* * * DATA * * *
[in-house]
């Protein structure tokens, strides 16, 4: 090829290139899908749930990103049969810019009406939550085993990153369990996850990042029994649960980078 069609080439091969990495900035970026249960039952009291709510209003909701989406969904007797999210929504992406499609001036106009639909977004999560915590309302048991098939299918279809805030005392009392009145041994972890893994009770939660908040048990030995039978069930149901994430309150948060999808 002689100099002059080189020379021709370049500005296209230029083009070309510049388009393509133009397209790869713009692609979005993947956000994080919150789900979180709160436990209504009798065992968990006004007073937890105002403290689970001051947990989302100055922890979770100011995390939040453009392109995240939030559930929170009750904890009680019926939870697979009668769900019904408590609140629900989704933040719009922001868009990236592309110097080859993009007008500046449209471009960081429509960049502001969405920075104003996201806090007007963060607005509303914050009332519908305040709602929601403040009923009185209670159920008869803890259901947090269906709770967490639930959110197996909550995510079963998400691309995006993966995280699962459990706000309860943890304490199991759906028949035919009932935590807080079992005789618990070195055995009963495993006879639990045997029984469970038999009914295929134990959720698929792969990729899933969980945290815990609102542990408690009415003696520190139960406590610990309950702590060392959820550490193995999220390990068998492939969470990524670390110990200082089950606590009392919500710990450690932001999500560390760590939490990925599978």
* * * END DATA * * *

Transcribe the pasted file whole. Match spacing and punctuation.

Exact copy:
[in-house]
């Protein structure tokens, strides 16, 4: 090829290139899908749930990103049969810019009406939550085993990153369990996850990042029994649960980078 069609080439091969990495900035970026249960039952009291709510209003909701989406969904007797999210929504992406499609001036106009639909977004999560915590309302048991098939299918279809805030005392009392009145041994972890893994009770939660908040048990030995039978069930149901994430309150948060999808 002689100099002059080189020379021709370049500005296209230029083009070309510049388009393509133009397209790869713009692609979005993947956000994080919150789900979180709160436990209504009798065992968990006004007073937890105002403290689970001051947990989302100055922890979770100011995390939040453009392109995240939030559930929170009750904890009680019926939870697979009668769900019904408590609140629900989704933040719009922001868009990236592309110097080859993009007008500046449209471009960081429509960049502001969405920075104003996201806090007007963060607005509303914050009332519908305040709602929601403040009923009185209670159920008869803890259901947090269906709770967490639930959110197996909550995510079963998400691309995006993966995280699962459990706000309860943890304490199991759906028949035919009932935590807080079992005789618990070195055995009963495993006879639990045997029984469970038999009914295929134990959720698929792969990729899933969980945290815990609102542990408690009415003696520190139960406590610990309950702590060392959820550490193995999220390990068998492939969470990524670390110990200082089950606590009392919500710990450690932001999500560390760590939490990925599978």